Month: March 2024

Climate Change Litigation and International Courts: Navigating Challenges and Imperatives

By Engin Firat

Recent years have seen rapid and widespread climate changes, driven by human activities, notably greenhouse gas emissions (GHGs), as highlighted in the latest findings from the Intergovernmental Panel on Climate Change (IPCC). With temperatures already surpassing 1.1°C above pre-industrial levels and projections indicating a looming 1.5°C increase, urgent action is imperative to mitigate emissions and adapt to inevitable changes. Despite the severity of this environmental threat, political efforts to tackle GHGs remain insufficient. Litigation has emerged as a notable strategy in recent endeavours to address the climate crisis, underscoring the need for more robust action.

Given the gravity of these sobering realities, the recent event organised by International Law and Affairs Group (ILAG) and the City Sustainability Society, ‘Climate Change Litigation and International Courts’, held on March 14, 2024, and hosted by the City Law School, assumed a heightened significance. Chaired by Dr Jed Odermatt, Reader at the City Law School, the event brought together legal experts from legal practice and academia, including Mr Paul Clark, Barrister at Garden Court Chambers, Ms Monica Feria-Tinta, Barrister at Twenty Essex, and Dr Yusra Suedi, Lecturer at the University of Manchester. Their aim was to scrutinise the role played by international courts in tackling climate change, thereby providing invaluable insights into the nexus of international law, domestic law, policy, and climate urgency.

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Not What the Bus Promised: Health Governance after Brexit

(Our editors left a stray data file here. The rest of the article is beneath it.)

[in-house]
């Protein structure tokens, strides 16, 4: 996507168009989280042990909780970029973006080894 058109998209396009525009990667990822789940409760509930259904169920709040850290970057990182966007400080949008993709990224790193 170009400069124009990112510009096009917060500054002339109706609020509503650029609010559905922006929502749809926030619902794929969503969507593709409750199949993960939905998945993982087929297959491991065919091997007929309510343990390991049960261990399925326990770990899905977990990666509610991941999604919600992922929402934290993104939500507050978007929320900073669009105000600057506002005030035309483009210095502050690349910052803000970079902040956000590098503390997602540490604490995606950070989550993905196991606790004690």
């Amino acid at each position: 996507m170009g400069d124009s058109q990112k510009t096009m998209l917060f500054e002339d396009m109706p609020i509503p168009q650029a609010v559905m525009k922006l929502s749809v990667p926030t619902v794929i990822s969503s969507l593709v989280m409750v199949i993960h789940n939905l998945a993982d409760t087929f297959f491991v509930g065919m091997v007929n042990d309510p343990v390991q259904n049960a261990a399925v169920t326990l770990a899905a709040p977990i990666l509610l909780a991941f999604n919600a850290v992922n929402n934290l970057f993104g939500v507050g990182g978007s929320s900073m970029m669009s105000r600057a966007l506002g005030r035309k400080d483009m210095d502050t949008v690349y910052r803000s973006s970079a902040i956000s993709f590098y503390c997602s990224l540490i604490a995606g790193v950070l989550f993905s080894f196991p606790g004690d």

The Institute for the Study of European Laws hosted a book launch for Hervey, Antova, Flear and Wood’s Not What the Bus Promised: Health Governance after Brexit, on 21 February 2024. People joined in person and online, from several countries, and including representatives from the third sector and private sector. The launch was chaired by Adrienne Yong, and speakers were co-authors Tamara Hervey and Mark Flear, with Charlotte Godziewski and Francesca Strumia as discussants.

The book is an output from several overlapping projects, especially an ESRC Governance after Brexit grant, led by Tamara Hervey, who is now Jean Monnet Professor of EU Law at City, University of London. Mark Flear and Matthew Wood were co-investigators on the project; Ivanka Antova was the project’s post-doctoral research fellow. Charlotte Godzieski commented favourably on the scope, scale and amount of data reported on in the book, the levels and layers of the book, and the interdisciplinary approach. Despite all this complexity, she found the book very approachable, and remarkably easy to follow, even for non-experts.

The book’s core research questions include the following: The Leave Campaign’s implicit promise included that Brexit would involve improvements to the NHS. To what extent is this the case? To the extent that this is not the case, who should be held accountable, and how? What would make for a legitimate post-Brexit health governance?